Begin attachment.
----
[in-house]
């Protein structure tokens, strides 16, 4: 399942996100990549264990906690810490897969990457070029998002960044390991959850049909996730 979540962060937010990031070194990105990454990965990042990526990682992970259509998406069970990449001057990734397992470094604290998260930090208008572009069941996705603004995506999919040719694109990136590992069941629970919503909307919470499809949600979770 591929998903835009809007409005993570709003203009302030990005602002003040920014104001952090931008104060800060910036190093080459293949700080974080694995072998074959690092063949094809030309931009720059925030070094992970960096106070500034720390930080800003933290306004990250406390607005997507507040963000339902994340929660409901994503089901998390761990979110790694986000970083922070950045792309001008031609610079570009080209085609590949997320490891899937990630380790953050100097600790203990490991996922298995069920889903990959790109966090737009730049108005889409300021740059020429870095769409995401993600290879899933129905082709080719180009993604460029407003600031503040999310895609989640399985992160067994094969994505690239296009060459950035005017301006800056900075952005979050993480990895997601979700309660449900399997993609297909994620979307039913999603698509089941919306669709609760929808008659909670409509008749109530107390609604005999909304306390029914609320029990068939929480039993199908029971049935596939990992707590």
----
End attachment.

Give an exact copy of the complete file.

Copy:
[in-house]
């Protein structure tokens, strides 16, 4: 399942996100990549264990906690810490897969990457070029998002960044390991959850049909996730 979540962060937010990031070194990105990454990965990042990526990682992970259509998406069970990449001057990734397992470094604290998260930090208008572009069941996705603004995506999919040719694109990136590992069941629970919503909307919470499809949600979770 591929998903835009809007409005993570709003203009302030990005602002003040920014104001952090931008104060800060910036190093080459293949700080974080694995072998074959690092063949094809030309931009720059925030070094992970960096106070500034720390930080800003933290306004990250406390607005997507507040963000339902994340929660409901994503089901998390761990979110790694986000970083922070950045792309001008031609610079570009080209085609590949997320490891899937990630380790953050100097600790203990490991996922298995069920889903990959790109966090737009730049108005889409300021740059020429870095769409995401993600290879899933129905082709080719180009993604460029407003600031503040999310895609989640399985992160067994094969994505690239296009060459950035005017301006800056900075952005979050993480990895997601979700309660449900399997993609297909994620979307039913999603698509089941919306669709609760929808008659909670409509008749109530107390609604005999909304306390029914609320029990068939929480039993199908029971049935596939990992707590």